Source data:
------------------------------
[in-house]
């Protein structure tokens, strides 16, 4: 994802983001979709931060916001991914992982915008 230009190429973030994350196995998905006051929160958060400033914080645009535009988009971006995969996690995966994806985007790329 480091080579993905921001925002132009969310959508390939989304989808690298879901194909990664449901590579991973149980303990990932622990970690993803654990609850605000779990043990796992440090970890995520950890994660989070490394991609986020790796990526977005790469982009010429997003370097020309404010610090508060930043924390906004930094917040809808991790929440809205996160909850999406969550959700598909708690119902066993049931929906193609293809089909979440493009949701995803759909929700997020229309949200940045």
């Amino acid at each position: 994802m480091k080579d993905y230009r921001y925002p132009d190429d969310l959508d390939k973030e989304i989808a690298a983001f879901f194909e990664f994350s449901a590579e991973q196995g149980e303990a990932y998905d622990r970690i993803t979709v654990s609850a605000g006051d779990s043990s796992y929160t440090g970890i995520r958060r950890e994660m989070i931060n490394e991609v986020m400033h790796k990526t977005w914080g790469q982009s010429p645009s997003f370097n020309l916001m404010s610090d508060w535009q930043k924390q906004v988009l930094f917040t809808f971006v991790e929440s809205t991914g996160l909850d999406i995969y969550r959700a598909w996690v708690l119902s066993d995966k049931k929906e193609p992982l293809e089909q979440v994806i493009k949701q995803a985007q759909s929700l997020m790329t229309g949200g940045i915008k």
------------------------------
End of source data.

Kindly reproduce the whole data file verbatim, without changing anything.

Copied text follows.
[in-house]
């Protein structure tokens, strides 16, 4: 994802983001979709931060916001991914992982915008 230009190429973030994350196995998905006051929160958060400033914080645009535009988009971006995969996690995966994806985007790329 480091080579993905921001925002132009969310959508390939989304989808690298879901194909990664449901590579991973149980303990990932622990970690993803654990609850605000779990043990796992440090970890995520950890994660989070490394991609986020790796990526977005790469982009010429997003370097020309404010610090508060930043924390906004930094917040809808991790929440809205996160909850999406969550959700598909708690119902066993049931929906193609293809089909979440493009949701995803759909929700997020229309949200940045």
């Amino acid at each position: 994802m480091k080579d993905y230009r921001y925002p132009d190429d969310l959508d390939k973030e989304i989808a690298a983001f879901f194909e990664f994350s449901a590579e991973q196995g149980e303990a990932y998905d622990r970690i993803t979709v654990s609850a605000g006051d779990s043990s796992y929160t440090g970890i995520r958060r950890e994660m989070i931060n490394e991609v986020m400033h790796k990526t977005w914080g790469q982009s010429p645009s997003f370097n020309l916001m404010s610090d508060w535009q930043k924390q906004v988009l930094f917040t809808f971006v991790e929440s809205t991914g996160l909850d999406i995969y969550r959700a598909w996690v708690l119902s066993d995966k049931k929906e193609p992982l293809e089909q979440v994806i493009k949701q995803a985007q759909s929700l997020m790329t229309g949200g940045i915008k």